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Wednesday, May 24, 2017

Recorded-Music Technology and the Musical Genre

This article elaborates on my previous article Is Dirty Dancing a Musical?

In Dirty Dancing the characters dance to recorded music. The characters do not sing lyrics, but the recorded artists sing them.

In 1963, music is recorded on vinyl records. The movie audience sees characters put vinyl records onto a record players. When the record players are not visible, the movie audience understands that they are present. The dancing in the ballrooms at the Kellerman and Sheldrake hotels and in the staff workers' "dirty dancing" room is done to powerful record players that are not visible but must be present.

Such recorded-music technology was not commonly available before the mid-1900s. Movies such as Oklahoma, Fiddler on the Roof and The King and I could not have depicted characters placing vinyl records onto record players and dancing to the music. Musical-quality instrumental music could be provided only by orchestras, which are provided to the movie audience in three main ways:

1) The orchestra is celestial, and the characters hear the music magically. For example, in Oklahoma the characters at the rural train station sing and dance to the instrumental music of an orchestra which certainly cannot be present. The characters must hear the music.

2) The orchestra is merely on the soundtrack. For example, the Fiddler on the Roof characters in the woods are running around and singing in a woods, where an orchestra certainly cannot be present. However, their movements and singing are plausible without an orchestra. If the orchestra music were eliminated from the scene, the scene still would be believable. Therefore the audience can understand that the instrumental music is part of the movie's continual, subtle musical soundtrack, which is heard only by the movie audience.

3) The orchestra is present to play for a musical performance that is part of the movie's core story. For example, the King and I characters performing their play about Uncle Tom's Cabin must be performing with the accompaniment of an orchestra that is not seen by the movie audience but must be present.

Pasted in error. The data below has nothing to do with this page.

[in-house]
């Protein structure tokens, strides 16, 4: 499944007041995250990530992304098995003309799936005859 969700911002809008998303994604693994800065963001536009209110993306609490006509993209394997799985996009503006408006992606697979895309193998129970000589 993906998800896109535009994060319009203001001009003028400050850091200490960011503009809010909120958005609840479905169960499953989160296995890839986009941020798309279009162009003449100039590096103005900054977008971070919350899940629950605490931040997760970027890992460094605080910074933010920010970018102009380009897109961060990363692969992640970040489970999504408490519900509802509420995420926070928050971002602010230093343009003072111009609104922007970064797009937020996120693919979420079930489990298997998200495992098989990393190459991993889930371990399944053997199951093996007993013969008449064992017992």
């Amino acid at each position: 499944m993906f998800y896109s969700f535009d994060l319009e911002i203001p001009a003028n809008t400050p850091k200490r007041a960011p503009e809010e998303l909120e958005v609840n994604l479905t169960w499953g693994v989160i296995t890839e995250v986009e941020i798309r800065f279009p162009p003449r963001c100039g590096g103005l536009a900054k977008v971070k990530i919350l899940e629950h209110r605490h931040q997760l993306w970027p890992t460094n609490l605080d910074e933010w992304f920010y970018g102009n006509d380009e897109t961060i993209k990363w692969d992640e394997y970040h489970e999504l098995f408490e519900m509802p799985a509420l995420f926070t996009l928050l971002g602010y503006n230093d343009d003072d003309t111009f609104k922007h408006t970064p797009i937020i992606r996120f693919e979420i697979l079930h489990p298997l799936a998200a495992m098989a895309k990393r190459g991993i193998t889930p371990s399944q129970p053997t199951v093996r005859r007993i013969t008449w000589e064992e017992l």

In 1963, when the Dirty Dancing story takes place, record players of small size but good quality existed and could be incorporated into the musical genre. In the following scene, Johnny Castle lives in a rustic, poorly furnished cabin, but there he has a record player that is cheap but good enough for the scene's actions.

The record player that the "dirty dancers" use at their night parties might be just as cheap, just with better speakers.

The record players and speakers in the ballrooms of the Kellerman and Sheldrake hotels were among the best that were available to buy in 1963. Those hotels paid expensive orchestras to play for some events, but saved a lot of money by using record-playing sound systems at other events.

As the musical genre has evolved, the improved record-playing technology has been incorporated into stories that take place when such technology is available. The movie Dirty Dancing is an important milestone in this development. In 1963, the lead characters could just dance, without singing, because recorded artists were doing the singing on record players that were plausibly available to the characters.


Another development in the consciousness of movie audiences was transistor radio, which became commonly available in the 1960s. A transistor radio could provide music in a place like a bus. A movie audience might imagine, for example, that a bus passenger is playing a transistor radio in this scene from The Graduate.

Music might really be heard anywhere -- even on a bus or even in a beauty salong -- after the mid-1950s, because of transistor radios.

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